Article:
WASHINGTON — Defense Secretary Robert Gates told a House panel yesterday that the United States should know in a few months if the Iraqi government is making progress toward peace and whether the United States “is going to have to look at other alternatives and consequences.”
In stark contrast to predecessor Donald H. Rumsfeld, Gates also said there was no doubt the Army and Marine Corps needed to be larger if they are to deal with future wars and give troops enough rest between combat tours. “We need the full range of military capabilities,” including ground combat forces to battle large armies and nimble special operations troops to scout out terrorist threats, Gates told the House Armed Services Committee.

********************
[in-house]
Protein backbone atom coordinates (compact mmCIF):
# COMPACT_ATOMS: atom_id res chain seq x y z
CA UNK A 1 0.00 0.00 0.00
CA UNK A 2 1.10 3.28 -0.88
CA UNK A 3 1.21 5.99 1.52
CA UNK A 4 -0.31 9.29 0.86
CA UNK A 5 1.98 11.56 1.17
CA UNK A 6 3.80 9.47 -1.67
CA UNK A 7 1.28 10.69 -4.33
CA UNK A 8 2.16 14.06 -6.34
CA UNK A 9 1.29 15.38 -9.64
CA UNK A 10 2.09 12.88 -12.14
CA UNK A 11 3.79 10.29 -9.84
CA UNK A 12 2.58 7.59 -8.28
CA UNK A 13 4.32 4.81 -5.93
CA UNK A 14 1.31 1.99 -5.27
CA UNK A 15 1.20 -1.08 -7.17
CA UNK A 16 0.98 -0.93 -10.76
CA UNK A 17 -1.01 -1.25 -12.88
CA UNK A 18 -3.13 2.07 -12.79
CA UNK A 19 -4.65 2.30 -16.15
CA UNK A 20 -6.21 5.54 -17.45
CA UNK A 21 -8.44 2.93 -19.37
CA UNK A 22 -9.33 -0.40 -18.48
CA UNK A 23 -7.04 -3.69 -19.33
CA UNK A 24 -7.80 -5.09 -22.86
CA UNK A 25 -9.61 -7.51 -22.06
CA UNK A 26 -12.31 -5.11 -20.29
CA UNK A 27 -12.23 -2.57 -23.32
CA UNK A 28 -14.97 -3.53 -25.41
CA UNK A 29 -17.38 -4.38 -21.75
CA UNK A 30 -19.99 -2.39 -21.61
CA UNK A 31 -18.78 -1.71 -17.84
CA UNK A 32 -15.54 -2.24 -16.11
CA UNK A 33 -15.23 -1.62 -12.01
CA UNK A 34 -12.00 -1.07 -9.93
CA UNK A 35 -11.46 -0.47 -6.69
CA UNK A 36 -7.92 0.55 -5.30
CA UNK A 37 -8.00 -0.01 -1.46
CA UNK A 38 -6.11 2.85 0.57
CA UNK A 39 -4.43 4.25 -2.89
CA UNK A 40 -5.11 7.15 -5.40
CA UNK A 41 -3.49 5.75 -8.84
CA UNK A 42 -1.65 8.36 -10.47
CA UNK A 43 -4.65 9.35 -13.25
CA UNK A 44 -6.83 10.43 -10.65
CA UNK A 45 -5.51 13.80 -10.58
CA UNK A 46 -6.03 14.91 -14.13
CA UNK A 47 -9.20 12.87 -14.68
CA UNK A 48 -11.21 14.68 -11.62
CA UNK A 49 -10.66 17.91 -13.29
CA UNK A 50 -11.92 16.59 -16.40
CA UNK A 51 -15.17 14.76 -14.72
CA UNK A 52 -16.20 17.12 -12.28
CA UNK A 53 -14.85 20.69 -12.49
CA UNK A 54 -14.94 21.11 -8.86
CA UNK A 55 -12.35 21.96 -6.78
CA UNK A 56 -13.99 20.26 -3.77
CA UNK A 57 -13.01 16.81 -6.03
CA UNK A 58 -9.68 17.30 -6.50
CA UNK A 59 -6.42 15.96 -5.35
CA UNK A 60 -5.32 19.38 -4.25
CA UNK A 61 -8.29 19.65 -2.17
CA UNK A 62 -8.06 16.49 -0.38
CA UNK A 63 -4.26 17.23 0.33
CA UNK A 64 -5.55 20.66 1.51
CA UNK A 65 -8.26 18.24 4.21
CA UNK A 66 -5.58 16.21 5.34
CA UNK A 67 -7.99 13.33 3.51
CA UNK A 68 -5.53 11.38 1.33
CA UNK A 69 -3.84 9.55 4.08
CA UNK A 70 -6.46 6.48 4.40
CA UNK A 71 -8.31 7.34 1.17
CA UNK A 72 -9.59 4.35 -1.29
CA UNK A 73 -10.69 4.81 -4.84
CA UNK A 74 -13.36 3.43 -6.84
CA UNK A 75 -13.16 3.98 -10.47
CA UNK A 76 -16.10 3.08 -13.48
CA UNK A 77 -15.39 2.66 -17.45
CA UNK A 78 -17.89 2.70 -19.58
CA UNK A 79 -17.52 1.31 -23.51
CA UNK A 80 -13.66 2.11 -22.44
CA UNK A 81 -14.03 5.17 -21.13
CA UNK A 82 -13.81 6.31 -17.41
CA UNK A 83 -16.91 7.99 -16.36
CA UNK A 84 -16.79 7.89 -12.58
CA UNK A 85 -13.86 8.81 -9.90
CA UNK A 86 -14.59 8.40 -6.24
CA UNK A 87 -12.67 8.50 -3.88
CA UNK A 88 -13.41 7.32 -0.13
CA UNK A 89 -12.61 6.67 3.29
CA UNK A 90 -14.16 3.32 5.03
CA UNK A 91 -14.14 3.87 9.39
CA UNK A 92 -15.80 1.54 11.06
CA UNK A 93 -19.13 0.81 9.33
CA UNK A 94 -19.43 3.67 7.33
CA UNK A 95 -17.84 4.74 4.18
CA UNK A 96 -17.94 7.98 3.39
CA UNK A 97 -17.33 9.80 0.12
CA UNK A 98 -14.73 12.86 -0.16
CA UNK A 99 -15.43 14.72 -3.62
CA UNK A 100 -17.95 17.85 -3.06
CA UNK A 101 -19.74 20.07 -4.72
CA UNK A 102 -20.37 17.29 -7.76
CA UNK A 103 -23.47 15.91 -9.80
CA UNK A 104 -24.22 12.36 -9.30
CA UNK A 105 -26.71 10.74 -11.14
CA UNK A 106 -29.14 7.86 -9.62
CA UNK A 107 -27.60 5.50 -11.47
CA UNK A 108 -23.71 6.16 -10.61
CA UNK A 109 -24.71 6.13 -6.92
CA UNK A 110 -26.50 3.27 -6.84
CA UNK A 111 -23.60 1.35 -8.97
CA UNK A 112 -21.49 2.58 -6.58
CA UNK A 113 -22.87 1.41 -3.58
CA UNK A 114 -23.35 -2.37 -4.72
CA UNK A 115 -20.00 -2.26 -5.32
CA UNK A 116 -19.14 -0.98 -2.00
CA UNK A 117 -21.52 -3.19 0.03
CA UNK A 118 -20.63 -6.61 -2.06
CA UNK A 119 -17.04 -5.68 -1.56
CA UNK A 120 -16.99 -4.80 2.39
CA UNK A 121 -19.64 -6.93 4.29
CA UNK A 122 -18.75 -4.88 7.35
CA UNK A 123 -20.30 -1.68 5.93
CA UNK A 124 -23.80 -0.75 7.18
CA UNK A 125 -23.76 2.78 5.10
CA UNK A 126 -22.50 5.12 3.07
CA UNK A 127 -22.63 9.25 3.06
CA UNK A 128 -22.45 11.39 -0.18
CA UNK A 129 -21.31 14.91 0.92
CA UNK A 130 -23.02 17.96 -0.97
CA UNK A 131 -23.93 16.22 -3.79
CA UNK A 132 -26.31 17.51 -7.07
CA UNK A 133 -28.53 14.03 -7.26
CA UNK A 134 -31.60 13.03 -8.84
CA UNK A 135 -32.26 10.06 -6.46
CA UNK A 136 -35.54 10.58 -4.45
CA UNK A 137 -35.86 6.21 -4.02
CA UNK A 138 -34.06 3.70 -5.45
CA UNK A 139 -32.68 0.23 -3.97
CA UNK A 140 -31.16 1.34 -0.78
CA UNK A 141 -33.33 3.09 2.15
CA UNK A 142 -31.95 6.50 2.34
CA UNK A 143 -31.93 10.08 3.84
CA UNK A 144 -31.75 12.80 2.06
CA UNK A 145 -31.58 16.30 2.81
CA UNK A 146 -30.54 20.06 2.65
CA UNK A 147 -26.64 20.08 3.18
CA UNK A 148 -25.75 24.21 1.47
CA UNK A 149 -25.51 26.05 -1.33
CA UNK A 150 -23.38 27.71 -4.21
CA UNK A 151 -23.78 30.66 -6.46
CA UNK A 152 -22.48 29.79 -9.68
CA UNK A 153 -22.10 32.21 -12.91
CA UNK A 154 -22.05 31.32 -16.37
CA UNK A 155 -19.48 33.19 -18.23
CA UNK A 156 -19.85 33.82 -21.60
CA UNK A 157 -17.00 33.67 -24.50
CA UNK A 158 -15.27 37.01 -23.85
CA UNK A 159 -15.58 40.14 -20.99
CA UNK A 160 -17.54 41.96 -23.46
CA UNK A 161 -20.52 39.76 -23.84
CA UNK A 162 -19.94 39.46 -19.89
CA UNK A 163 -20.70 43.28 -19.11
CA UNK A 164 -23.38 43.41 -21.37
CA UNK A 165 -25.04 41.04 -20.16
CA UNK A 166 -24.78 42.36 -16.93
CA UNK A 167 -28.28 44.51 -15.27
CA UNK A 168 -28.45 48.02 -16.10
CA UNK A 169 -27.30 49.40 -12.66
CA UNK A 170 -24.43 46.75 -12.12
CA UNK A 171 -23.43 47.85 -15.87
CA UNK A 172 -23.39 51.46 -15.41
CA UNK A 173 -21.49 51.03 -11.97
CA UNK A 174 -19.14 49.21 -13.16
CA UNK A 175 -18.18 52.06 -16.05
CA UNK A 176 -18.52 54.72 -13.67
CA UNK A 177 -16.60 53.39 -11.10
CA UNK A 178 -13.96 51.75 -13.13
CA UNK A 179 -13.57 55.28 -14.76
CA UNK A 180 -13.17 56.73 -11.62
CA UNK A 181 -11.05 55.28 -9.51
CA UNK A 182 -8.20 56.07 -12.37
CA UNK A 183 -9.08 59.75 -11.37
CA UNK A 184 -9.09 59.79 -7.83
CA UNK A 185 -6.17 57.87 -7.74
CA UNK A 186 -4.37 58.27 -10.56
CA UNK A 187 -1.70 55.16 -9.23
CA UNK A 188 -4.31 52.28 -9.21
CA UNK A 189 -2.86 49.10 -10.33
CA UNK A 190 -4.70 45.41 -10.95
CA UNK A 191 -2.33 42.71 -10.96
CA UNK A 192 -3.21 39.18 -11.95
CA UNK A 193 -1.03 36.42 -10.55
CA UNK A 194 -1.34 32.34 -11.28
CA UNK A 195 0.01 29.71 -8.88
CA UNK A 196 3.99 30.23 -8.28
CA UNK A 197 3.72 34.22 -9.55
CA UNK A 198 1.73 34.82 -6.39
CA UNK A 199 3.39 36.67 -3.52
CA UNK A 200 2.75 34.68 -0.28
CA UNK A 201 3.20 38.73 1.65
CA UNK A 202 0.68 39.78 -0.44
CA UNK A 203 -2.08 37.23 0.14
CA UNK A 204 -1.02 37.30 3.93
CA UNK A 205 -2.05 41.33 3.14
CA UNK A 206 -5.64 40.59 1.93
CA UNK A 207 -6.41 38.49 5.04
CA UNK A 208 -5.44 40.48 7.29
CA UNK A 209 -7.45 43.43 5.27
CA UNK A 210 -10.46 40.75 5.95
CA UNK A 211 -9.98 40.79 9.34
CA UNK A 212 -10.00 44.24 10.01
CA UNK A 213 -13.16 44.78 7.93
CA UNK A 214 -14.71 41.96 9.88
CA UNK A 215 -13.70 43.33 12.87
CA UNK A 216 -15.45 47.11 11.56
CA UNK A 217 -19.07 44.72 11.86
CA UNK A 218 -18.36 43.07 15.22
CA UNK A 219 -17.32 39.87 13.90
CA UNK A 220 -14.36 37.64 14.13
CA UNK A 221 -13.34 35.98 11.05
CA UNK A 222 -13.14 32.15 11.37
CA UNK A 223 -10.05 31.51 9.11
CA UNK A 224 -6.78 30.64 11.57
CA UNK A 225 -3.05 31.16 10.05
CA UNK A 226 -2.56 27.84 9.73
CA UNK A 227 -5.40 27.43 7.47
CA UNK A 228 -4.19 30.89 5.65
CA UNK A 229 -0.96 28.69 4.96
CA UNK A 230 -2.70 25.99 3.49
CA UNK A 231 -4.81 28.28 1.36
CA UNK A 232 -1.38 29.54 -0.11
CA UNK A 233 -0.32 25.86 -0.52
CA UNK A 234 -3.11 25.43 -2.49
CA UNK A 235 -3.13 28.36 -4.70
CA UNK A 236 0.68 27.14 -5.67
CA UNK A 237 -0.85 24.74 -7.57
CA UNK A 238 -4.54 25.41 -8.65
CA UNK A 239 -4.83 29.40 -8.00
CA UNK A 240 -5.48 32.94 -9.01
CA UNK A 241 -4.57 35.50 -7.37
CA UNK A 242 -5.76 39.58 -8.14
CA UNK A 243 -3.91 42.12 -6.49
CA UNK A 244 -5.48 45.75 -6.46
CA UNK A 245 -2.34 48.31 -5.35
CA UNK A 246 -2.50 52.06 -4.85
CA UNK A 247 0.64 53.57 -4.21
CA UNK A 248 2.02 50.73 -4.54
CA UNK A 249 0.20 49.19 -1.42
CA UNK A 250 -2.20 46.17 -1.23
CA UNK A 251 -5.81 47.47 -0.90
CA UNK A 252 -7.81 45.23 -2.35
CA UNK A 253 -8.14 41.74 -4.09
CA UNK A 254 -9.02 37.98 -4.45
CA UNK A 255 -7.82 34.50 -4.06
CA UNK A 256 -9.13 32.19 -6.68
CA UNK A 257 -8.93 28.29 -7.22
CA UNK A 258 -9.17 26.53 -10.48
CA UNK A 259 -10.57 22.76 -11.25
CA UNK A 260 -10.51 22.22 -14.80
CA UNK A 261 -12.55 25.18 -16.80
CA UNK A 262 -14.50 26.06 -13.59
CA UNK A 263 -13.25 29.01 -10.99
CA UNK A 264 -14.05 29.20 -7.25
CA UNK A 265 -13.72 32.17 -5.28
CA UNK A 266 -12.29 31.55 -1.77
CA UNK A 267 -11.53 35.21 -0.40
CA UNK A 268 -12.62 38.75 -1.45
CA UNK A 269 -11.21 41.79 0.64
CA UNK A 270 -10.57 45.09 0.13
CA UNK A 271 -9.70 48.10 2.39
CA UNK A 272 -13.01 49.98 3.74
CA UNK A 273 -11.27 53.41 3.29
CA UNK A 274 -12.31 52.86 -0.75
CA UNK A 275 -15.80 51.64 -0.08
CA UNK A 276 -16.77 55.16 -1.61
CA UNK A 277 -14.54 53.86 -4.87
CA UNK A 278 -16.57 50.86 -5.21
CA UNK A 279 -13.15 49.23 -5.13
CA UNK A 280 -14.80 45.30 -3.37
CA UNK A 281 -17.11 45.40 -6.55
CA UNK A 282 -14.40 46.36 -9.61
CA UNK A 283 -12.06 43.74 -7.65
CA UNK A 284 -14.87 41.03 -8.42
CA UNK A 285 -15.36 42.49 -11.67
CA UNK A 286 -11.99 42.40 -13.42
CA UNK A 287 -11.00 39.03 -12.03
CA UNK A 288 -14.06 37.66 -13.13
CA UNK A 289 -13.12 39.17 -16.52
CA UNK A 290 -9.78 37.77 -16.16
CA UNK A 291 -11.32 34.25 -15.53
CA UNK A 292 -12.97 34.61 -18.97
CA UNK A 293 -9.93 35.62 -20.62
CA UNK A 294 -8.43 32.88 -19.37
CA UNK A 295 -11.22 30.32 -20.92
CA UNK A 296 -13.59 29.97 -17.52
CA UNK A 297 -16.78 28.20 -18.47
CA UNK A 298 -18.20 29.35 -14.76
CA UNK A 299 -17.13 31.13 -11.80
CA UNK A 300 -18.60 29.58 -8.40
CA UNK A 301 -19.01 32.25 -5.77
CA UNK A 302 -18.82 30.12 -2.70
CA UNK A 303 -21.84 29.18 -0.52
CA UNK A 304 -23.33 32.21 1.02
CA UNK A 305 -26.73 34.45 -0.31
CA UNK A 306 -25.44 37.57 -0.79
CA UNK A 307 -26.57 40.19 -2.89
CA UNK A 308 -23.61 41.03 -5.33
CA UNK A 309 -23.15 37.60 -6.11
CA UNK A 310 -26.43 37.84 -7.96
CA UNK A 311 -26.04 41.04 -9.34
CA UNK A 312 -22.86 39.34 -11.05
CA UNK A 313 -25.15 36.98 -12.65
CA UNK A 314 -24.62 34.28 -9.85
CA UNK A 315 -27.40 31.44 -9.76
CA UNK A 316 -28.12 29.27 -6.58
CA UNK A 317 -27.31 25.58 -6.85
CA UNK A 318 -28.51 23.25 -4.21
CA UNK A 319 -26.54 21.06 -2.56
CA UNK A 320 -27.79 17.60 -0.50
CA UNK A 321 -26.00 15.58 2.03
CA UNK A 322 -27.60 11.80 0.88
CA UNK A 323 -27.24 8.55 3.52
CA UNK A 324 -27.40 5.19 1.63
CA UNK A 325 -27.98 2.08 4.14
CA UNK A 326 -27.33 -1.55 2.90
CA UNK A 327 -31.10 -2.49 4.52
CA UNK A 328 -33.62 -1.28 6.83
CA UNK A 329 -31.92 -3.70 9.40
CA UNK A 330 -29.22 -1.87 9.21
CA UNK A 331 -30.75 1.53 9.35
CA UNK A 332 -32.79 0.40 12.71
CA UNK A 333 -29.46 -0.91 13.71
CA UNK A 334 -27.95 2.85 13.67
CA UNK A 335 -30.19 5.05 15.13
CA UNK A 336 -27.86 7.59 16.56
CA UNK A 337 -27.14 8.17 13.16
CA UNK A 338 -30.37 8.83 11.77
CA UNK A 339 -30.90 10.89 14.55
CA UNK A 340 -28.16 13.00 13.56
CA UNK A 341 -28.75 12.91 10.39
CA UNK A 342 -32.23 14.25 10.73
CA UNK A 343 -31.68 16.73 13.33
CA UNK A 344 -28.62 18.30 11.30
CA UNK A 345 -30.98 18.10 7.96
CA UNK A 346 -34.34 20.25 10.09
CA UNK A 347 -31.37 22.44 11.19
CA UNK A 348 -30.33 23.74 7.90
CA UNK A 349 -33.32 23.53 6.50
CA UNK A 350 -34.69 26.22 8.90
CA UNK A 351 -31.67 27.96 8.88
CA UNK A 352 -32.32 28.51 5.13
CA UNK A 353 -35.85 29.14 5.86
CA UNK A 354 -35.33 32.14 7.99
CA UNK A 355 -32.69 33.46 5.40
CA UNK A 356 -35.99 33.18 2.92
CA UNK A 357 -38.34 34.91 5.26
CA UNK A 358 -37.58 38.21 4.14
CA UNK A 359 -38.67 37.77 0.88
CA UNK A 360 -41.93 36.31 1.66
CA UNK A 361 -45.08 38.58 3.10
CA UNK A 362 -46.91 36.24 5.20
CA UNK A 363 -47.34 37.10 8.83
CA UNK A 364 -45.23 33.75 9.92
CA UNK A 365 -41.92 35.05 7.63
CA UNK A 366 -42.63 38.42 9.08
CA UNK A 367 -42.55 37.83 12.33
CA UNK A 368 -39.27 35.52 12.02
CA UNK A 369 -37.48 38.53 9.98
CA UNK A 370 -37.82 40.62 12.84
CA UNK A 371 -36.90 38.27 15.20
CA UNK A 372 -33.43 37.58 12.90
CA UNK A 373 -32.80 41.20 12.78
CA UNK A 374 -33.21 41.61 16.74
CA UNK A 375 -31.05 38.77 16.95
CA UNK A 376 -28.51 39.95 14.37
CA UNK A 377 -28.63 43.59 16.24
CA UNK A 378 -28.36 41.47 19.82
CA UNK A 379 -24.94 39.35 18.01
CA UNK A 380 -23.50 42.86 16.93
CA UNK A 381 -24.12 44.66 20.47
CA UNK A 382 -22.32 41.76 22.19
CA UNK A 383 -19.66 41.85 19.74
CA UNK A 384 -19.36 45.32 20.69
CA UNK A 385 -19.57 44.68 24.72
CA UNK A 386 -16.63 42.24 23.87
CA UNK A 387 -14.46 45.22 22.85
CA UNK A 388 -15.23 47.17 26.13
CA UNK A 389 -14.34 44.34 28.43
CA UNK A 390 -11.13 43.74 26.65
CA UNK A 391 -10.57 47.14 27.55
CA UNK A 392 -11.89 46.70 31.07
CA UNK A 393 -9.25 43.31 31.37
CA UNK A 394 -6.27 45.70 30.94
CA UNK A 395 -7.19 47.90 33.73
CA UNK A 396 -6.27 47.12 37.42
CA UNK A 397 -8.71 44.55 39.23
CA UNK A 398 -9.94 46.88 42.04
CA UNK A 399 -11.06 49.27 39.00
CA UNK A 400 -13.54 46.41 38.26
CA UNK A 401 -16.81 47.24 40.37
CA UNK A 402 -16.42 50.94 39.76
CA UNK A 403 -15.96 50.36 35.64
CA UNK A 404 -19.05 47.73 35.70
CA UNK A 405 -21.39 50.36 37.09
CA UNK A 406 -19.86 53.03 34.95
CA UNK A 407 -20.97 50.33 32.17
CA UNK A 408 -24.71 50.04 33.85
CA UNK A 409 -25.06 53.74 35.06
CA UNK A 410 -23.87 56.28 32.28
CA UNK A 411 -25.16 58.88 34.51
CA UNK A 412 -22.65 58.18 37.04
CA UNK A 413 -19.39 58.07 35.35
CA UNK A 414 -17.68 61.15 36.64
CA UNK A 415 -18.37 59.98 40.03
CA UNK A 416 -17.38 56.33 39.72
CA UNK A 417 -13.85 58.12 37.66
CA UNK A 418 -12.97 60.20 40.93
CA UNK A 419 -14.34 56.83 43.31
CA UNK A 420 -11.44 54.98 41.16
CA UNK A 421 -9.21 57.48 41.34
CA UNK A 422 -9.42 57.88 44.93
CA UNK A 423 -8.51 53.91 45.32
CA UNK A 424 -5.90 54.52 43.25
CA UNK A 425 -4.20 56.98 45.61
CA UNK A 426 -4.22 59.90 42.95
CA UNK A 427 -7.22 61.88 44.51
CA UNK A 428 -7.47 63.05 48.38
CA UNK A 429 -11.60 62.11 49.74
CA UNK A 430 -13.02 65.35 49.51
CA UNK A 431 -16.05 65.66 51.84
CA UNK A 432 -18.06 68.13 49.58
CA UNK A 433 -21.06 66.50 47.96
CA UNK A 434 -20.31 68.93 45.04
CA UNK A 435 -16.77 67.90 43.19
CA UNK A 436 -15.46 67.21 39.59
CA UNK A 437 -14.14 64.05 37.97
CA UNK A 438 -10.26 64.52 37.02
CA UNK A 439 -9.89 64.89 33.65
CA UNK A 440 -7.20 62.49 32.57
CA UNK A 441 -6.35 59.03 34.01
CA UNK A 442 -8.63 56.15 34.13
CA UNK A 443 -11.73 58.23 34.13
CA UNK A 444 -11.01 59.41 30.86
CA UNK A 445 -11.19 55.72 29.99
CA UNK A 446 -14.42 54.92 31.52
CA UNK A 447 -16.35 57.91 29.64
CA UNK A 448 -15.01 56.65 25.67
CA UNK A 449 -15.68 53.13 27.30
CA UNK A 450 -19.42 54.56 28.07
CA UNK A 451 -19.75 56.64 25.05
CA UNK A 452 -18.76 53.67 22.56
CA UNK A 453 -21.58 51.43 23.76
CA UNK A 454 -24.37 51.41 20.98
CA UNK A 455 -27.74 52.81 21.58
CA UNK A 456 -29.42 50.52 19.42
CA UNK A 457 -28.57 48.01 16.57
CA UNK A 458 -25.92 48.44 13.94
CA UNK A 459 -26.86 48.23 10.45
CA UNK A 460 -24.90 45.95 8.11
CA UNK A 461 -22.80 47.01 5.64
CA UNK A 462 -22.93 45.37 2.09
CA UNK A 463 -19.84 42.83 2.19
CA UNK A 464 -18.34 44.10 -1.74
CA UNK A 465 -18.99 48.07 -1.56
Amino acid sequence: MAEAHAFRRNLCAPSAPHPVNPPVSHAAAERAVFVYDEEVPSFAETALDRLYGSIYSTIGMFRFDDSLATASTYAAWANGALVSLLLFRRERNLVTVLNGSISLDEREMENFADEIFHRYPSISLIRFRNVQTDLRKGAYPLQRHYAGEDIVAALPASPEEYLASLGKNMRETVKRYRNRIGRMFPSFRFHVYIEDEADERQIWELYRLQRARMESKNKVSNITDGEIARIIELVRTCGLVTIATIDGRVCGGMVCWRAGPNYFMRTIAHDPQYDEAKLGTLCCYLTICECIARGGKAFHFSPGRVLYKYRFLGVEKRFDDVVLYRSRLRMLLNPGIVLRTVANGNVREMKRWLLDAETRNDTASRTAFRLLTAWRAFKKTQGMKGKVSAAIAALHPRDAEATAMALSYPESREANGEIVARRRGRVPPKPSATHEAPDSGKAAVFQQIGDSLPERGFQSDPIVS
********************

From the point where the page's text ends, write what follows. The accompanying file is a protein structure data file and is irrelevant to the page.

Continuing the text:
“We don’t know what’s going to develop in places like Russia and China, in North Korea, in Iran, and elsewhere,” he said.
Gates testified alongside Marine Corps General Peter Pace, chairman of the Joint Chiefs of Staff, as the House gears up for its first full-fledged debate on the Iraq war since the Nov. 7 elections. House Democrats plan next week to bring to the floor a measure that would flatly oppose President Bush’s decision to send 21,500 more troops to Iraq.
Pace and Gates said they did not think debate in Congress would hurt the morale of troops in combat . “As long as this Congress continues to do what it has done, which is to provide the resources for the mission, . . . the troops will feel supported,” Pace said.